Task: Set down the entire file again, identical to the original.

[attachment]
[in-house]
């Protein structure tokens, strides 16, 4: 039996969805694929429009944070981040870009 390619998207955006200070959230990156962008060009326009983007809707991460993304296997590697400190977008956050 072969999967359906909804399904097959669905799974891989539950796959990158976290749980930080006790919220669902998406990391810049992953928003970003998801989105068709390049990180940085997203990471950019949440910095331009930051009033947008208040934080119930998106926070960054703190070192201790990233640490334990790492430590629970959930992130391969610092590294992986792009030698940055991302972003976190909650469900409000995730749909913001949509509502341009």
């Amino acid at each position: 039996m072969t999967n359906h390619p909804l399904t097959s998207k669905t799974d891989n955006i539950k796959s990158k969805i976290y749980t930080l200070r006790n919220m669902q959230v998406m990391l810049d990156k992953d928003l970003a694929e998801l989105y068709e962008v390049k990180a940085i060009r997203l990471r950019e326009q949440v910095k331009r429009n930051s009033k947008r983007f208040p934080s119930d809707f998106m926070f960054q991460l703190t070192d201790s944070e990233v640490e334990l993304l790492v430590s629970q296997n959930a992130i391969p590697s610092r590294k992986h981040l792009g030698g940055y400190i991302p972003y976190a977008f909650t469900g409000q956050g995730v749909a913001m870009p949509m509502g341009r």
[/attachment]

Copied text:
[in-house]
């Protein structure tokens, strides 16, 4: 039996969805694929429009944070981040870009 390619998207955006200070959230990156962008060009326009983007809707991460993304296997590697400190977008956050 072969999967359906909804399904097959669905799974891989539950796959990158976290749980930080006790919220669902998406990391810049992953928003970003998801989105068709390049990180940085997203990471950019949440910095331009930051009033947008208040934080119930998106926070960054703190070192201790990233640490334990790492430590629970959930992130391969610092590294992986792009030698940055991302972003976190909650469900409000995730749909913001949509509502341009």
């Amino acid at each position: 039996m072969t999967n359906h390619p909804l399904t097959s998207k669905t799974d891989n955006i539950k796959s990158k969805i976290y749980t930080l200070r006790n919220m669902q959230v998406m990391l810049d990156k992953d928003l970003a694929e998801l989105y068709e962008v390049k990180a940085i060009r997203l990471r950019e326009q949440v910095k331009r429009n930051s009033k947008r983007f208040p934080s119930d809707f998106m926070f960054q991460l703190t070192d201790s944070e990233v640490e334990l993304l790492v430590s629970q296997n959930a992130i391969p590697s610092r590294k992986h981040l792009g030698g940055y400190i991302p972003y976190a977008f909650t469900g409000q956050g995730v749909a913001m870009p949509m509502g341009r």